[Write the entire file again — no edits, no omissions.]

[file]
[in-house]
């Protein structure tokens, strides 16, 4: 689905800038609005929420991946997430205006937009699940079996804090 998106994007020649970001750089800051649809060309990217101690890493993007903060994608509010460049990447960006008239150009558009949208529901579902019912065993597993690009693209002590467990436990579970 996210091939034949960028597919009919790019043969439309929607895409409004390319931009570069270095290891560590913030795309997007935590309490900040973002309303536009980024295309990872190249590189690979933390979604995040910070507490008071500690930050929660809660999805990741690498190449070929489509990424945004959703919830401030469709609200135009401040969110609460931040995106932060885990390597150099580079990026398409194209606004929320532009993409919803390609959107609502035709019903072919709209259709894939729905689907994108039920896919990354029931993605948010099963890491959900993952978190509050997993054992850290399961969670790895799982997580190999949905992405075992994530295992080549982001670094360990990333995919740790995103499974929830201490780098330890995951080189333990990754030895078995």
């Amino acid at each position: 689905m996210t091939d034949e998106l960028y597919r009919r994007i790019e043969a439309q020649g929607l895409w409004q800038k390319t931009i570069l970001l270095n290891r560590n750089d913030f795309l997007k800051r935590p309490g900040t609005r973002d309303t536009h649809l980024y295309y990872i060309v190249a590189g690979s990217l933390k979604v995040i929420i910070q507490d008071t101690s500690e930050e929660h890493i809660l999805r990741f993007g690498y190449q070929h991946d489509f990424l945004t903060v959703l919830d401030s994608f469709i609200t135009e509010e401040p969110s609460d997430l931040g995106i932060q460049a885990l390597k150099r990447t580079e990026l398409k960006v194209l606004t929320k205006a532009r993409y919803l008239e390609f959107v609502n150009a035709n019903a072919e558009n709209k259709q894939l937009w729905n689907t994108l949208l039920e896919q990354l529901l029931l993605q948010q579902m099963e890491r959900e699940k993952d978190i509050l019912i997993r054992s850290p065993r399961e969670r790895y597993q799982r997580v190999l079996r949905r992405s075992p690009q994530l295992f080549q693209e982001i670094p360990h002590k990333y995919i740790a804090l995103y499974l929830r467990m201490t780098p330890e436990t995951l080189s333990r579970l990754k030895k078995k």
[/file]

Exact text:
[in-house]
């Protein structure tokens, strides 16, 4: 689905800038609005929420991946997430205006937009699940079996804090 998106994007020649970001750089800051649809060309990217101690890493993007903060994608509010460049990447960006008239150009558009949208529901579902019912065993597993690009693209002590467990436990579970 996210091939034949960028597919009919790019043969439309929607895409409004390319931009570069270095290891560590913030795309997007935590309490900040973002309303536009980024295309990872190249590189690979933390979604995040910070507490008071500690930050929660809660999805990741690498190449070929489509990424945004959703919830401030469709609200135009401040969110609460931040995106932060885990390597150099580079990026398409194209606004929320532009993409919803390609959107609502035709019903072919709209259709894939729905689907994108039920896919990354029931993605948010099963890491959900993952978190509050997993054992850290399961969670790895799982997580190999949905992405075992994530295992080549982001670094360990990333995919740790995103499974929830201490780098330890995951080189333990990754030895078995």
């Amino acid at each position: 689905m996210t091939d034949e998106l960028y597919r009919r994007i790019e043969a439309q020649g929607l895409w409004q800038k390319t931009i570069l970001l270095n290891r560590n750089d913030f795309l997007k800051r935590p309490g900040t609005r973002d309303t536009h649809l980024y295309y990872i060309v190249a590189g690979s990217l933390k979604v995040i929420i910070q507490d008071t101690s500690e930050e929660h890493i809660l999805r990741f993007g690498y190449q070929h991946d489509f990424l945004t903060v959703l919830d401030s994608f469709i609200t135009e509010e401040p969110s609460d997430l931040g995106i932060q460049a885990l390597k150099r990447t580079e990026l398409k960006v194209l606004t929320k205006a532009r993409y919803l008239e390609f959107v609502n150009a035709n019903a072919e558009n709209k259709q894939l937009w729905n689907t994108l949208l039920e896919q990354l529901l029931l993605q948010q579902m099963e890491r959900e699940k993952d978190i509050l019912i997993r054992s850290p065993r399961e969670r790895y597993q799982r997580v190999l079996r949905r992405s075992p690009q994530l295992f080549q693209e982001i670094p360990h002590k990333y995919i740790a804090l995103y499974l929830r467990m201490t780098p330890e436990t995951l080189s333990r579970l990754k030895k078995k």